What’s in store for commercial insurance in 2023? This new Deloitte report looks to the future

A new report from Deloitte Insights anticipates the challenges and opportunities facing risk managers in 2023.

Deloitte Insights Insurance outlook for 2023 It provides a comprehensive overview of the issues that the Deloitte Center for Financial Services believes are most likely to reshape the insurance industry over the next year. This includes challenges already facing the insurance industry, threats still looming on the horizon and, fortunately, areas of potential opportunity and growth.

This report is intended to provide guidance to senior-level decision makers in the risk management industry, covering everything from “macroeconomic and geopolitical challenges” to the finer points of building cloud infrastructure. are investigating.

Threats and challenges

Some of the hazards that Deloitte predicts will be a factor in 2023 are all too familiar. Global economic volatility, Russian-Ukrainian conflict and the Impact on supply chainWhen Long-term effects of the COVID-19 pandemicnot to mention climate change and the result Increase in catastrophic weather events.

Other new risks are accelerating. Cybercrime, for example, remains a concern. “Ransomware frequency increased by 235% in 2021 compared to 2019,” and “average ransom payments increased by 370% in two years.” the report said.

Inflation, at its highest level in 30 years, continues to exacerbate some issues (such as labor, operating and other costs), while leaving others (such as more favorable investment yields and pension spreads) largely unaffected. No appeasement.

Markets in Europe and North America are returning to growth as recent non-life premium rate increases shield many insurers from the worst effects of inflation, especially in commercial lines. But inflation is pushing up loss costs and holding back profitability at least as quickly (as of May 2022, “average replacement costs have risen by 16.3%,” the report notes, while consumption (almost double the increase in the CPI).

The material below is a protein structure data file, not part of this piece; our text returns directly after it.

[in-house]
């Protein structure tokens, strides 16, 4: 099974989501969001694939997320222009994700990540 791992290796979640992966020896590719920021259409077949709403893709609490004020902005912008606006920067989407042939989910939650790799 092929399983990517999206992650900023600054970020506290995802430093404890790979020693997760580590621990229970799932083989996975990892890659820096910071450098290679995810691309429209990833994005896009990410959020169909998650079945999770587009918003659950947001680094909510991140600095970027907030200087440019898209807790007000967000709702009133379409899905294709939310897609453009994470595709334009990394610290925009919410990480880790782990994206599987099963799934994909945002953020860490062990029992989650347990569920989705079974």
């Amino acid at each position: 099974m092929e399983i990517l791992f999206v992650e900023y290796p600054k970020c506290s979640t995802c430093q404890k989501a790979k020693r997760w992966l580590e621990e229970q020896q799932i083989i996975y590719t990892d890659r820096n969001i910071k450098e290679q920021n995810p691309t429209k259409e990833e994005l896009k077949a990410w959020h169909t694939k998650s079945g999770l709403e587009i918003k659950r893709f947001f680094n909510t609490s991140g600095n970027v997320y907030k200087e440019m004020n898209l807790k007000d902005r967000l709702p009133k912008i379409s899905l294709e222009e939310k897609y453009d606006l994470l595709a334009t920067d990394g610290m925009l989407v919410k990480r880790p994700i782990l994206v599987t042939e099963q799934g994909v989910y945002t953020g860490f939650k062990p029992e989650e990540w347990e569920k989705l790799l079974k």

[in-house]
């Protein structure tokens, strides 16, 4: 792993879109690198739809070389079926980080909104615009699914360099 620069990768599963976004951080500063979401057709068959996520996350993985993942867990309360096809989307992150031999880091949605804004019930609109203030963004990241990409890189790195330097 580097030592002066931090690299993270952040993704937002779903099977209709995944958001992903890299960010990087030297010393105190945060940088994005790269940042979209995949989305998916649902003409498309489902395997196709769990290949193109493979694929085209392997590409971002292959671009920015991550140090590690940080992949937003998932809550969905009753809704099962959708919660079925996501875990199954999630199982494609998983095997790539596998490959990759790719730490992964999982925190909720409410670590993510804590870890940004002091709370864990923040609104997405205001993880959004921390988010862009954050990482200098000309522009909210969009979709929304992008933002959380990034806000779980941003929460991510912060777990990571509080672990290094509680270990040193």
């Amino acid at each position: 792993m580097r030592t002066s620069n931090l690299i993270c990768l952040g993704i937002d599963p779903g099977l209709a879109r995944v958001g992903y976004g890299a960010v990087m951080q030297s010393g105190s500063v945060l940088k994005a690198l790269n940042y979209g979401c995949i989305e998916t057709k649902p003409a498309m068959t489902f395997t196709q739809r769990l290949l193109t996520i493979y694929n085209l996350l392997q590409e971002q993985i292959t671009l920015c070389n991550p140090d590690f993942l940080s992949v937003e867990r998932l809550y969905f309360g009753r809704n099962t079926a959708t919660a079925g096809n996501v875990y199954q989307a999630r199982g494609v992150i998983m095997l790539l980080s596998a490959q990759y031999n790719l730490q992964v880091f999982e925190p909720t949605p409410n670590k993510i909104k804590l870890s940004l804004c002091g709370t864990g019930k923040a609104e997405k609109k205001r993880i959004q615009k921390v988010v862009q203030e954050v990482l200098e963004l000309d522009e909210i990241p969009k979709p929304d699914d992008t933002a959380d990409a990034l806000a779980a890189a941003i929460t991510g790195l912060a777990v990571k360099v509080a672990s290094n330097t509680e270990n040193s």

Additionally, premium growth is likely to slow.

Global life insurance premium growth is actually projected to contract slightly in 2022, consistent with demographic trends, according to the report. As rapidly becoming the norm, buying insurance online with confidence is becoming less likely.

Rising interest rates associated with inflation can make it more difficult for insured persons to obtain or renew coverage, forcing them to cut back on spending, or even cause coverage to expire altogether.

Traditional insurers are embracing the rise of insurtechs (insurtech investments will hit a record $17 billion in 2021, just below the total investment in the last four years), and even “e-tailoring.” may face new competition from non-insurance entities such as and manufacturer. “

Finally, the insurance industry (like many other industries) faces a shortage of experienced talent as its experienced workforce approaches retirement age and its limited talent pipeline struggles to fill the void. facing shortages.

Growth area

As many risk and insurance executives recognize, where there is change, there is opportunity.

Inflation has stiffened the market, but there is still potential for “organic growth,” the report said. “more flexibility in terms, pricing and payments”; and “more comprehensive loss management services” in addition to increased cyber coverage.

Speaking of cyber: NFTs The bubble may have burst, at least as far as expensive digital art is concerned, the potential of crypto and NFTs associated with virtual activities set in the metaverse has not yet been fully realized, and the digital assets that exist are Most are still uninsured.

We don’t yet know how much coverage consumers will expect or demand for their digital assets, but we expect people to want more security as offline activities gradually shift to the digital space. is needed.

Green energy is another area ripe for growth, according to the report. Worldwide, buyers are expected to spend an additional $125 billion on insurance costs related to his green energy transition by 2030.

According to the London & International Insurance Brokers’ Association, “London’s insurance market has a size of 2,000 just covering the global transition to green energy for policyholders aiming for a net zero carbon footprint. It could double.”

Similarly (albeit operating on a longer timetable), self-driving cars will eventually divert billions of dollars in premiums from personal auto insurance to “manufactured and professional liability insurance.” vehicle.